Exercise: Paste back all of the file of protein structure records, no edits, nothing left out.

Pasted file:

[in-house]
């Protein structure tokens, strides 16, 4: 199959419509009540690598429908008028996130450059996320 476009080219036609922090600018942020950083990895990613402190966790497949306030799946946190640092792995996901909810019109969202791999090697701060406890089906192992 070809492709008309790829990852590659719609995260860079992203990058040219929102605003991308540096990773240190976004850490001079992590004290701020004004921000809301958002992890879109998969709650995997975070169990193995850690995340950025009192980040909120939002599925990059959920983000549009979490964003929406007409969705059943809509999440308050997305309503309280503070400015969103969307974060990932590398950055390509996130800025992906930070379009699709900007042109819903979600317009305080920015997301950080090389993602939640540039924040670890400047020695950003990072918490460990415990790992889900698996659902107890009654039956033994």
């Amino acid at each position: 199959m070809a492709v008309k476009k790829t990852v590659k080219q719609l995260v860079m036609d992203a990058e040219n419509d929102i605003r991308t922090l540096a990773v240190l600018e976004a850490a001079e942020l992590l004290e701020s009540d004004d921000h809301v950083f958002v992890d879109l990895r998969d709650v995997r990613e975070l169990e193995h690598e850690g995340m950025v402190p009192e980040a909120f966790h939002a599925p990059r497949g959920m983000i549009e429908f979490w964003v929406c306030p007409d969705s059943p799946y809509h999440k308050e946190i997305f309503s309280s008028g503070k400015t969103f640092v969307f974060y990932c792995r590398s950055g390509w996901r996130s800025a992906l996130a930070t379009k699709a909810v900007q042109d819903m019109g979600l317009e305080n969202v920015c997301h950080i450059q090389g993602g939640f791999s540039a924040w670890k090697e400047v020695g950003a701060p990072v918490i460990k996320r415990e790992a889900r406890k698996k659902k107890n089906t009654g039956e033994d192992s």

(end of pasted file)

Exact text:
[in-house]
């Protein structure tokens, strides 16, 4: 199959419509009540690598429908008028996130450059996320 476009080219036609922090600018942020950083990895990613402190966790497949306030799946946190640092792995996901909810019109969202791999090697701060406890089906192992 070809492709008309790829990852590659719609995260860079992203990058040219929102605003991308540096990773240190976004850490001079992590004290701020004004921000809301958002992890879109998969709650995997975070169990193995850690995340950025009192980040909120939002599925990059959920983000549009979490964003929406007409969705059943809509999440308050997305309503309280503070400015969103969307974060990932590398950055390509996130800025992906930070379009699709900007042109819903979600317009305080920015997301950080090389993602939640540039924040670890400047020695950003990072918490460990415990790992889900698996659902107890009654039956033994």
């Amino acid at each position: 199959m070809a492709v008309k476009k790829t990852v590659k080219q719609l995260v860079m036609d992203a990058e040219n419509d929102i605003r991308t922090l540096a990773v240190l600018e976004a850490a001079e942020l992590l004290e701020s009540d004004d921000h809301v950083f958002v992890d879109l990895r998969d709650v995997r990613e975070l169990e193995h690598e850690g995340m950025v402190p009192e980040a909120f966790h939002a599925p990059r497949g959920m983000i549009e429908f979490w964003v929406c306030p007409d969705s059943p799946y809509h999440k308050e946190i997305f309503s309280s008028g503070k400015t969103f640092v969307f974060y990932c792995r590398s950055g390509w996901r996130s800025a992906l996130a930070t379009k699709a909810v900007q042109d819903m019109g979600l317009e305080n969202v920015c997301h950080i450059q090389g993602g939640f791999s540039a924040w670890k090697e400047v020695g950003a701060p990072v918490i460990k996320r415990e790992a889900r406890k698996k659902k107890n089906t009654g039956e033994d192992s």